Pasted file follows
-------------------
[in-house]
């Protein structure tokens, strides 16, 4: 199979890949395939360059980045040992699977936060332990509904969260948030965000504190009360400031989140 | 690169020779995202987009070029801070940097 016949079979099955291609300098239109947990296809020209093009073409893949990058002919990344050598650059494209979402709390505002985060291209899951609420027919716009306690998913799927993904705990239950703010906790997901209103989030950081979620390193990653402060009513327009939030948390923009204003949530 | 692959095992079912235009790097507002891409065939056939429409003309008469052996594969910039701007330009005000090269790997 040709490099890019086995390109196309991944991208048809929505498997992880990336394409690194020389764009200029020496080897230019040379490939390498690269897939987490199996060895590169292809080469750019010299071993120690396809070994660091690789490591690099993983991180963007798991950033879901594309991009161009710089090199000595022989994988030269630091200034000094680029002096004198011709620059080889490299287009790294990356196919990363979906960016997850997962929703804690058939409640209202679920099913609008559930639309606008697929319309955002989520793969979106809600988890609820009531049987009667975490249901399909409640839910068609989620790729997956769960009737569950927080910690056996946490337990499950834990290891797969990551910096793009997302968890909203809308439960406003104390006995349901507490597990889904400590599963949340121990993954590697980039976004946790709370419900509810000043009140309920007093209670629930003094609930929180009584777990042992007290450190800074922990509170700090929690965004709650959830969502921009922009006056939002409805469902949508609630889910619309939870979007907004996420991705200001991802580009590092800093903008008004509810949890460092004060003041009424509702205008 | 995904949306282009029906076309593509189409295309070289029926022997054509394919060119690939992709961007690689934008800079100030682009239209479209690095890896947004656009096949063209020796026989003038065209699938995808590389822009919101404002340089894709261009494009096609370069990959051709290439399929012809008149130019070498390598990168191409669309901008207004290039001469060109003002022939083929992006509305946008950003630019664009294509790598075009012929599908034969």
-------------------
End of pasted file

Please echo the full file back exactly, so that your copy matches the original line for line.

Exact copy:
[in-house]
């Protein structure tokens, strides 16, 4: 199979890949395939360059980045040992699977936060332990509904969260948030965000504190009360400031989140 | 690169020779995202987009070029801070940097 016949079979099955291609300098239109947990296809020209093009073409893949990058002919990344050598650059494209979402709390505002985060291209899951609420027919716009306690998913799927993904705990239950703010906790997901209103989030950081979620390193990653402060009513327009939030948390923009204003949530 | 692959095992079912235009790097507002891409065939056939429409003309008469052996594969910039701007330009005000090269790997 040709490099890019086995390109196309991944991208048809929505498997992880990336394409690194020389764009200029020496080897230019040379490939390498690269897939987490199996060895590169292809080469750019010299071993120690396809070994660091690789490591690099993983991180963007798991950033879901594309991009161009710089090199000595022989994988030269630091200034000094680029002096004198011709620059080889490299287009790294990356196919990363979906960016997850997962929703804690058939409640209202679920099913609008559930639309606008697929319309955002989520793969979106809600988890609820009531049987009667975490249901399909409640839910068609989620790729997956769960009737569950927080910690056996946490337990499950834990290891797969990551910096793009997302968890909203809308439960406003104390006995349901507490597990889904400590599963949340121990993954590697980039976004946790709370419900509810000043009140309920007093209670629930003094609930929180009584777990042992007290450190800074922990509170700090929690965004709650959830969502921009922009006056939002409805469902949508609630889910619309939870979007907004996420991705200001991802580009590092800093903008008004509810949890460092004060003041009424509702205008 | 995904949306282009029906076309593509189409295309070289029926022997054509394919060119690939992709961007690689934008800079100030682009239209479209690095890896947004656009096949063209020796026989003038065209699938995808590389822009919101404002340089894709261009494009096609370069990959051709290439399929012809008149130019070498390598990168191409669309901008207004290039001469060109003002022939083929992006509305946008950003630019664009294509790598075009012929599908034969």